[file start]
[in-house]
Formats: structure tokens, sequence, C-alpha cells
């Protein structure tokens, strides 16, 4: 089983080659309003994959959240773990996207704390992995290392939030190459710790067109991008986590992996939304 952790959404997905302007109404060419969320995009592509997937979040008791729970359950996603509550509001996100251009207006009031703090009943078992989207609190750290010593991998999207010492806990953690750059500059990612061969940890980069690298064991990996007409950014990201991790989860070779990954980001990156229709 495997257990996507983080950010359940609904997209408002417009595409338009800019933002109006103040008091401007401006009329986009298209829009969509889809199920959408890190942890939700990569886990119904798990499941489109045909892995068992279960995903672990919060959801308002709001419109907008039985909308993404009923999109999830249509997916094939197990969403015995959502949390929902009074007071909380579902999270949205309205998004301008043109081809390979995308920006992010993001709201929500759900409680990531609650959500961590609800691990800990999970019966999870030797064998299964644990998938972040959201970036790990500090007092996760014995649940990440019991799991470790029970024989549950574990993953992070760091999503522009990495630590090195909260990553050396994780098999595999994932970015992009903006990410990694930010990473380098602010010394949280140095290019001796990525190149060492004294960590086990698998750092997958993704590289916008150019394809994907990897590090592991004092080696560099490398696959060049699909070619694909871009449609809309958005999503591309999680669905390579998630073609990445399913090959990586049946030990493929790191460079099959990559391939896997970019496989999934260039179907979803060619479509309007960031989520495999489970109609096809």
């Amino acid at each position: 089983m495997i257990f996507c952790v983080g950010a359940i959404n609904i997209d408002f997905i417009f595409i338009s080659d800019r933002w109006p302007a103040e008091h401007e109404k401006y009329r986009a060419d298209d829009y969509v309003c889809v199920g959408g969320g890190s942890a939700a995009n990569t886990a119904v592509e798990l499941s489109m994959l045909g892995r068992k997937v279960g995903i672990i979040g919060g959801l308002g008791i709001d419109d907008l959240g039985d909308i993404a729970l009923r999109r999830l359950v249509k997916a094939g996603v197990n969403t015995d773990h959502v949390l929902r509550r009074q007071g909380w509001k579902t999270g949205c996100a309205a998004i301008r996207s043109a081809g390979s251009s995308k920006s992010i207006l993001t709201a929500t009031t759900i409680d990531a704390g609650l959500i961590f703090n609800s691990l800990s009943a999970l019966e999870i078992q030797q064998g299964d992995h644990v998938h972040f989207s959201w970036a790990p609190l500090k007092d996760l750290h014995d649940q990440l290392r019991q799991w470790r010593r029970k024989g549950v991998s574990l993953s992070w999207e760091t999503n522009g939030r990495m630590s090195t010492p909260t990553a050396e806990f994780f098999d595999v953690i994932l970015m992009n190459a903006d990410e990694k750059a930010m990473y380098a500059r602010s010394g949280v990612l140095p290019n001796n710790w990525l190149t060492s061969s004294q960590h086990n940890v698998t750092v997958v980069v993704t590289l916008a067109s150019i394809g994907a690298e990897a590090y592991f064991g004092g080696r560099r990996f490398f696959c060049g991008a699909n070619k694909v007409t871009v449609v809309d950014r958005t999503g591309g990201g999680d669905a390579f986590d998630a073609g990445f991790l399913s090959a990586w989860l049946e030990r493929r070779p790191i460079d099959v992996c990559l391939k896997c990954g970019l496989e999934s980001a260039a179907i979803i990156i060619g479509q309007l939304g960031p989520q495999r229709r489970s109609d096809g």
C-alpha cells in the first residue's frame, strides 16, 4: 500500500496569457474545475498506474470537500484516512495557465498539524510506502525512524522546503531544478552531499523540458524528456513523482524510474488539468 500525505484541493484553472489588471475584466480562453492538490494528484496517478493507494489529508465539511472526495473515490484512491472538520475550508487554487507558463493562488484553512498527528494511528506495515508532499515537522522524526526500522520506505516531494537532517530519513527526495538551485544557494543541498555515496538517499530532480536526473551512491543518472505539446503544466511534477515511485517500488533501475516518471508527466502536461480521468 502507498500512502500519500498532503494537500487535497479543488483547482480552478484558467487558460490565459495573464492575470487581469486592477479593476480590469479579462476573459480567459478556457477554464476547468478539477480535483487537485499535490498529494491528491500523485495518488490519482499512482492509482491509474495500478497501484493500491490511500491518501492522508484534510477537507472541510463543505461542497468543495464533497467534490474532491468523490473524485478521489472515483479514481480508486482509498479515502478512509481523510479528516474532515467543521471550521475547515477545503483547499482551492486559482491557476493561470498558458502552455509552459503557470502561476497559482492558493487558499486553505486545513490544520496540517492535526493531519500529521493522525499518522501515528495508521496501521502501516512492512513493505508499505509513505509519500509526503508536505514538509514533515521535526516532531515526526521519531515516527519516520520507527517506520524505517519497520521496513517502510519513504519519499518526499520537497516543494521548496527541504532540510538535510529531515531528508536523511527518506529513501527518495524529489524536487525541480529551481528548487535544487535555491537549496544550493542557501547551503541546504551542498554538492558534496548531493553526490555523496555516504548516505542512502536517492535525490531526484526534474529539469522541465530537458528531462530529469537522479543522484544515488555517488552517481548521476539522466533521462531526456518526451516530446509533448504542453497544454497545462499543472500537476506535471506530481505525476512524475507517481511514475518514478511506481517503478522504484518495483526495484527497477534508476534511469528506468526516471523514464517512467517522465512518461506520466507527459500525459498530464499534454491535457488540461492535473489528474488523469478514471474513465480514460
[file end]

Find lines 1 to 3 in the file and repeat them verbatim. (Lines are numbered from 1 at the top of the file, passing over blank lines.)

[in-house]
Formats: structure tokens, sequence, C-alpha cells
């Protein structure tokens, strides 16, 4: 089983080659309003994959959240773990996207704390992995290392939030190459710790067109991008986590992996939304 952790959404997905302007109404060419969320995009592509997937979040008791729970359950996603509550509001996100251009207006009031703090009943078992989207609190750290010593991998999207010492806990953690750059500059990612061969940890980069690298064991990996007409950014990201991790989860070779990954980001990156229709 495997257990996507983080950010359940609904997209408002417009595409338009800019933002109006103040008091401007401006009329986009298209829009969509889809199920959408890190942890939700990569886990119904798990499941489109045909892995068992279960995903672990919060959801308002709001419109907008039985909308993404009923999109999830249509997916094939197990969403015995959502949390929902009074007071909380579902999270949205309205998004301008043109081809390979995308920006992010993001709201929500759900409680990531609650959500961590609800691990800990999970019966999870030797064998299964644990998938972040959201970036790990500090007092996760014995649940990440019991799991470790029970024989549950574990993953992070760091999503522009990495630590090195909260990553050396994780098999595999994932970015992009903006990410990694930010990473380098602010010394949280140095290019001796990525190149060492004294960590086990698998750092997958993704590289916008150019394809994907990897590090592991004092080696560099490398696959060049699909070619694909871009449609809309958005999503591309999680669905390579998630073609990445399913090959990586049946030990493929790191460079099959990559391939896997970019496989999934260039179907979803060619479509309007960031989520495999489970109609096809």